In 1623 artists in Italy witnessed the return of " tl1e golden age of painting." Fifty-five year old Maffeo Barberini had just been elected as the nev Pope, and claimed the name Urban VIII . Shortly after bis election the new Pope set out on a process of"beautifyin11 Rome," essential! continuing the path set b the popes that had preceded him; Urban VIII, perhaps feeling the pre ·ure to con ince the orld that Rome wa the spiritual capitol of the Catholic community, saw these building projects as a way to "stitle doubts within Italy itself," and saw the Baroque a a perfect instrument to use in order to rea ert Rome's importance in the world relying heavily on "persuasion" that is the othe1· feature of the Baroque.''1 Urban VIII 's presence could be felt in all artistic matters, regardless of whether he directly patronized an artist or used his influence to persuade attists to come to Rome. The following essay will examine the evolving nature of patronage throughout Seicento Rome during the reign of Urban VIII and the Barberini in order to prove that Rome was botl1 the artistic and religious capitol of the world.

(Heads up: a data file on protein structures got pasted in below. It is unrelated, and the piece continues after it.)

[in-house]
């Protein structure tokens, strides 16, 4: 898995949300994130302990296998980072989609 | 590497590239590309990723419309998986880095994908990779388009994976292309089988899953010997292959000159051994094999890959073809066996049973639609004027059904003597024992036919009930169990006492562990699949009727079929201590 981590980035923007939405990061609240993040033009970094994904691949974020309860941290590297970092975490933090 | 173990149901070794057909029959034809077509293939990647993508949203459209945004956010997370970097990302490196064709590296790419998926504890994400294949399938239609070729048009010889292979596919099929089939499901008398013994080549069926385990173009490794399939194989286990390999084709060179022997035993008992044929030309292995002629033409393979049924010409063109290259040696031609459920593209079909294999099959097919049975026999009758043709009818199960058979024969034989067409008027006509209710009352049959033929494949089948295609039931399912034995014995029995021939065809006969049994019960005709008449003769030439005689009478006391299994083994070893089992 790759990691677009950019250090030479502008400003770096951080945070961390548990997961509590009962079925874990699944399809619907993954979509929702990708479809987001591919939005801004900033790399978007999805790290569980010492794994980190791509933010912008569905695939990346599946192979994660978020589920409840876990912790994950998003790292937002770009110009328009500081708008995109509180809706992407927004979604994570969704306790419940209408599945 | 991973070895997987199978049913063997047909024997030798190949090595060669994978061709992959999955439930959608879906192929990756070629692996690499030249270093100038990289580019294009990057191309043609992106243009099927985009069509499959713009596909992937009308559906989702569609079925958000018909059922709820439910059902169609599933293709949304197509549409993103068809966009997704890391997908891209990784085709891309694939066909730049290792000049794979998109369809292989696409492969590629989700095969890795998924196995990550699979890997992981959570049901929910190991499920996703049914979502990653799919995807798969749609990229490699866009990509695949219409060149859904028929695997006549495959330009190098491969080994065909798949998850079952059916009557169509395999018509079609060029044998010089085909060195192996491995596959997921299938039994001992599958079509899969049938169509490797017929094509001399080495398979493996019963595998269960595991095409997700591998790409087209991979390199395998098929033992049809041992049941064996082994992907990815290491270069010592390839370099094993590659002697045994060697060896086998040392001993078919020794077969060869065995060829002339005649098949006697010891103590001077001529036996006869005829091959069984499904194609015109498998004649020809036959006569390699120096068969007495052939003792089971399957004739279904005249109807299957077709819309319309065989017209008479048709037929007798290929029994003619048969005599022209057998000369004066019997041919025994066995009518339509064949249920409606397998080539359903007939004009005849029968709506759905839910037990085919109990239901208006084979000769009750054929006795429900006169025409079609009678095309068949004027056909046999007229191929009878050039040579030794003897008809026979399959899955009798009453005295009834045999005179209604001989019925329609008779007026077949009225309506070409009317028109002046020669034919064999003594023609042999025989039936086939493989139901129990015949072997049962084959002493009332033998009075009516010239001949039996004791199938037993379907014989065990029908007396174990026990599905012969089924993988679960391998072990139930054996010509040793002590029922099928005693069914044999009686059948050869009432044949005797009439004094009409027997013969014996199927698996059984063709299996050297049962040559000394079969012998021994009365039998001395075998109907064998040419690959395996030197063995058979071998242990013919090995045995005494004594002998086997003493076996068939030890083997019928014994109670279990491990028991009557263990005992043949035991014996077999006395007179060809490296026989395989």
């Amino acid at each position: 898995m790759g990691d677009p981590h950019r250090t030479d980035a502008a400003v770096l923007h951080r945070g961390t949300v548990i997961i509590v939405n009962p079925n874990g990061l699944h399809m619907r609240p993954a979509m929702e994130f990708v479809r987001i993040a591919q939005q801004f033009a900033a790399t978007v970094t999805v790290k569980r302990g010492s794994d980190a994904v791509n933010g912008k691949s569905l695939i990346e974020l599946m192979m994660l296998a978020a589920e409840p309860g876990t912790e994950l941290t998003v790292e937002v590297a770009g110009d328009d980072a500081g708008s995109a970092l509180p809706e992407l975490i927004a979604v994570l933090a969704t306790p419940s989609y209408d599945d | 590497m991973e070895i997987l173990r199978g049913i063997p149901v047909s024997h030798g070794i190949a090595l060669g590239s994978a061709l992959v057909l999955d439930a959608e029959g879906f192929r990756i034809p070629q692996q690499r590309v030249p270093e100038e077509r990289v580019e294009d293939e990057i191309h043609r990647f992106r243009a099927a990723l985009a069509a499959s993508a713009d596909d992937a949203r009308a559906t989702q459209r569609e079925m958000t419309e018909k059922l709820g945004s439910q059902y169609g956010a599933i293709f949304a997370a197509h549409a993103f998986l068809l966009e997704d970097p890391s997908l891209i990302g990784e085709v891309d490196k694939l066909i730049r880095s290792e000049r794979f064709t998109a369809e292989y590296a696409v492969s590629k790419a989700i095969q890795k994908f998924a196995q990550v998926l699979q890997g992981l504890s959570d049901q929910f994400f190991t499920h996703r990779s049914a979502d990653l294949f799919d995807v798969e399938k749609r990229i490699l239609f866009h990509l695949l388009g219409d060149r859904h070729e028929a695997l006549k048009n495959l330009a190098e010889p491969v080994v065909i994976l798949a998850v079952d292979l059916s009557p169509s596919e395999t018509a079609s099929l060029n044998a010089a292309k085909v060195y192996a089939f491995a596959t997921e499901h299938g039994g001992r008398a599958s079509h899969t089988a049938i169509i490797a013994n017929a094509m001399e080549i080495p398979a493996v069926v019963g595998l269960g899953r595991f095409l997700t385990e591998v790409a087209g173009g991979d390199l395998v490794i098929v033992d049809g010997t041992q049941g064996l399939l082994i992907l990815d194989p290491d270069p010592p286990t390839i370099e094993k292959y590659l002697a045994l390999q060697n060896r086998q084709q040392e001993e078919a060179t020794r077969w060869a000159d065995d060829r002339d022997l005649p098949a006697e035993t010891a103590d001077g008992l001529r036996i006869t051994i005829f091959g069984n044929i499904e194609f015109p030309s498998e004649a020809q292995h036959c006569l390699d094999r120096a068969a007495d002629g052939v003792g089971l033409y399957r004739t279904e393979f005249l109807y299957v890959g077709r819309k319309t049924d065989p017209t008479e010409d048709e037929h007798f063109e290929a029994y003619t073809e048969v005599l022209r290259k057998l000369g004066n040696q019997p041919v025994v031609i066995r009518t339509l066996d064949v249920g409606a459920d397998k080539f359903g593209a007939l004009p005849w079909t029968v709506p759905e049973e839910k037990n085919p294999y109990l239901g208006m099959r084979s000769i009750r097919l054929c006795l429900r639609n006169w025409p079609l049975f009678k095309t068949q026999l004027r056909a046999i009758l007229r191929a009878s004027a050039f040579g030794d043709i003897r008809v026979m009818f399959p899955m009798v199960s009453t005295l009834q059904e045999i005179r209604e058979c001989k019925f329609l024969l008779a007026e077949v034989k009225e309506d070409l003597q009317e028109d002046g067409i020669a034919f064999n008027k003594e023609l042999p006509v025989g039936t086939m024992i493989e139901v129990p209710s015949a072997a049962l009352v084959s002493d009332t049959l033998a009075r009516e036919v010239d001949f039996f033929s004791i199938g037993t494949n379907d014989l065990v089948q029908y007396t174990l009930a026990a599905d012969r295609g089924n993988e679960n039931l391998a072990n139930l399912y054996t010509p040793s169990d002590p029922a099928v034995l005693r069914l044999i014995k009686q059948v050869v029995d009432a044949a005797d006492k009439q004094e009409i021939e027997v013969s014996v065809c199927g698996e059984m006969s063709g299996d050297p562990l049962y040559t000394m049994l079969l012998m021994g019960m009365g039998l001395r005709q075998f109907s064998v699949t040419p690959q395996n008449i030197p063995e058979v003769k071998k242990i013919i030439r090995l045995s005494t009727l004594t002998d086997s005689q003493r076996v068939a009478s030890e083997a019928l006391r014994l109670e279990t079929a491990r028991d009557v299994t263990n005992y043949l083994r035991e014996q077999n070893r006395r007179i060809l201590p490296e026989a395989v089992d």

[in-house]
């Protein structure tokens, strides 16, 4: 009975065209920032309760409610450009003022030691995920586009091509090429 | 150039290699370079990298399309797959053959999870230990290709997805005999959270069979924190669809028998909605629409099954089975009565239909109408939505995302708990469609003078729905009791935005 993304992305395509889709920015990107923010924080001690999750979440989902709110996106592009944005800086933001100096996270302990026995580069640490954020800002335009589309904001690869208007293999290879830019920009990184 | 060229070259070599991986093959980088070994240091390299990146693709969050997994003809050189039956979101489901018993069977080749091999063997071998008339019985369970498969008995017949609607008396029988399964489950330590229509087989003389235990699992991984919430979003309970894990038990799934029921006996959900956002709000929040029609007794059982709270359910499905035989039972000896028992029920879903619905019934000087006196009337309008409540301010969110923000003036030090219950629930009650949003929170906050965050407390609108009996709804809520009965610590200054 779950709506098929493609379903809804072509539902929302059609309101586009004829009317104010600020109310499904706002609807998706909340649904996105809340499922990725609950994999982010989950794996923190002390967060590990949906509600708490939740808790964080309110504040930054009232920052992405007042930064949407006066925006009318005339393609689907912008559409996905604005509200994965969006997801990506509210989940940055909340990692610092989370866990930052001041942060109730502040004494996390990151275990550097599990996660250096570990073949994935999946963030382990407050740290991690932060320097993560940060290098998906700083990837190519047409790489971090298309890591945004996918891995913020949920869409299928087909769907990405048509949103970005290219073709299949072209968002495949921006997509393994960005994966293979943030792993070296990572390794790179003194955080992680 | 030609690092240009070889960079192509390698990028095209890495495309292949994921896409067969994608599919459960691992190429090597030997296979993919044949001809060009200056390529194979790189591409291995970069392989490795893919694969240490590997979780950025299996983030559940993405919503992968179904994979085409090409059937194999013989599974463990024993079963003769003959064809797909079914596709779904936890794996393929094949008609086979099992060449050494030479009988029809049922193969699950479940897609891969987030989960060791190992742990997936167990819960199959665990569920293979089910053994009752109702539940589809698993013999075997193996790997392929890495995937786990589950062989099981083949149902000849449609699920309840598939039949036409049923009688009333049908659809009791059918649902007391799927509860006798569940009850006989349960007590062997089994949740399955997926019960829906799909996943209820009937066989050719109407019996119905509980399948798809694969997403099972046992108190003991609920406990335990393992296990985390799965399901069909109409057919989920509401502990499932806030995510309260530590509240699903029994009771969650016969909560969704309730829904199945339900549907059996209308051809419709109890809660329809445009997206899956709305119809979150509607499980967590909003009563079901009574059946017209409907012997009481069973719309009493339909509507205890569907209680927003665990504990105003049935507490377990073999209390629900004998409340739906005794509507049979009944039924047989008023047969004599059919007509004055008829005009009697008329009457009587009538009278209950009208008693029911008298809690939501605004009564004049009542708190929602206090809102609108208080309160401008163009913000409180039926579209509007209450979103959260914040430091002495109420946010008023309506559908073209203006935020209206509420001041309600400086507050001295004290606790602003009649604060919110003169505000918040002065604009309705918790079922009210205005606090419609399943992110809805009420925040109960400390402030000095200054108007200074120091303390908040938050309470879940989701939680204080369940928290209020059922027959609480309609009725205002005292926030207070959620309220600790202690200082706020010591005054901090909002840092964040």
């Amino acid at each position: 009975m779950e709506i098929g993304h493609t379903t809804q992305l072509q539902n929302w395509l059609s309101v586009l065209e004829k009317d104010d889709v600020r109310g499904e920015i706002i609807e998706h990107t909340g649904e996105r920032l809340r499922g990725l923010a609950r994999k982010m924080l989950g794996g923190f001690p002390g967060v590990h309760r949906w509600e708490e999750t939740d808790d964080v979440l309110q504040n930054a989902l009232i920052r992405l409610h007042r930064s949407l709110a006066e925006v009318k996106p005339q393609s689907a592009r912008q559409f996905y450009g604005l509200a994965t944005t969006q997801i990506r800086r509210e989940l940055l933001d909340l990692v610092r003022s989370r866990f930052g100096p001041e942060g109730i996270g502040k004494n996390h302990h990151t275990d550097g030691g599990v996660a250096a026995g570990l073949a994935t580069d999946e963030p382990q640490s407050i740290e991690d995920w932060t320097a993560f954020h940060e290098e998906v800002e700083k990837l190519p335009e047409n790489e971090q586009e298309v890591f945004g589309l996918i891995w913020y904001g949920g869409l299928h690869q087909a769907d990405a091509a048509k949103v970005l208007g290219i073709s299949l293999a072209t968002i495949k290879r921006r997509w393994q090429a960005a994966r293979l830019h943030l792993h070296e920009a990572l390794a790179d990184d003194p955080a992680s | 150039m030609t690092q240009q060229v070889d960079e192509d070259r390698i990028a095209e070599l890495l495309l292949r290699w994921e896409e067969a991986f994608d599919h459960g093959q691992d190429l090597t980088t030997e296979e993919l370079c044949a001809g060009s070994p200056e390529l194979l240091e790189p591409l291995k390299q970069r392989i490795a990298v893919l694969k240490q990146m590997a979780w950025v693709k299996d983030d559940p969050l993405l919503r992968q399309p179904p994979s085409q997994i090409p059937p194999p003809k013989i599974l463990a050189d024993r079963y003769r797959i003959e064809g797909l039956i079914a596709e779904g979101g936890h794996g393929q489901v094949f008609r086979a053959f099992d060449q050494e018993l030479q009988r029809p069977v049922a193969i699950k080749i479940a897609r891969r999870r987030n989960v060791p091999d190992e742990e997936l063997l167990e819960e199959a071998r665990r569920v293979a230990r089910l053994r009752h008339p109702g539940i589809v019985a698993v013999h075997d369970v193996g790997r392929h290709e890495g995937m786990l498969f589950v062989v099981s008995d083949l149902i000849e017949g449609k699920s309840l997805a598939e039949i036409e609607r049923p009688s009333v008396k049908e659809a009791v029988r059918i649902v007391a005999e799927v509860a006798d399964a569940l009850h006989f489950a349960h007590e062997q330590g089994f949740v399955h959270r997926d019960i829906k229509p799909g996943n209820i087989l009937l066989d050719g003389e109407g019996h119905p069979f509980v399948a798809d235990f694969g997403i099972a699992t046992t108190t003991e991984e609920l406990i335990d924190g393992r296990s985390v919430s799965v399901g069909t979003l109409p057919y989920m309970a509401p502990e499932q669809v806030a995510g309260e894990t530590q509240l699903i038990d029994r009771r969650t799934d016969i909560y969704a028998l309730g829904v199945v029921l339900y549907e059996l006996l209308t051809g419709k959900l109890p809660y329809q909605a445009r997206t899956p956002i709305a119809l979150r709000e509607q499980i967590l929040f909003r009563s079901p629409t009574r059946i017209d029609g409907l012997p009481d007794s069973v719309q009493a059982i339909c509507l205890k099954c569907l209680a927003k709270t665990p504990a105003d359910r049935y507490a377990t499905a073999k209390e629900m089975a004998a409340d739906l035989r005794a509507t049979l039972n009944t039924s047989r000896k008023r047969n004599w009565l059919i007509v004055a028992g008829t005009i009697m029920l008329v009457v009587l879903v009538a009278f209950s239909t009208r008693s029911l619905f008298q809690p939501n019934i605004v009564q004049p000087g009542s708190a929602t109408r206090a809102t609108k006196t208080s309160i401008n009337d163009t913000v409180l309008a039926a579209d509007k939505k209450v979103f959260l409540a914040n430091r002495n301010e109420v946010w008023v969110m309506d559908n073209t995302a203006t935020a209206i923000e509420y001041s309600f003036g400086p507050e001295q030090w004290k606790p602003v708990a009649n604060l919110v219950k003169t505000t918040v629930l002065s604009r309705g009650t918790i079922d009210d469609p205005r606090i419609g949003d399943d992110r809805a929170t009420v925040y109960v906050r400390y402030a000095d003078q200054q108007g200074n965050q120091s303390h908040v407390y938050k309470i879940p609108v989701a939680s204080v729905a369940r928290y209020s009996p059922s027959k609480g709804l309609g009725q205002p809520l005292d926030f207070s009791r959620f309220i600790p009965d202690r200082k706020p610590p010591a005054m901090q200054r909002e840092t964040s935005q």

Sakuma, Colbei, "Patronage and It's Impact on the Roman Art World" (2013). Student Scholarship. 14.
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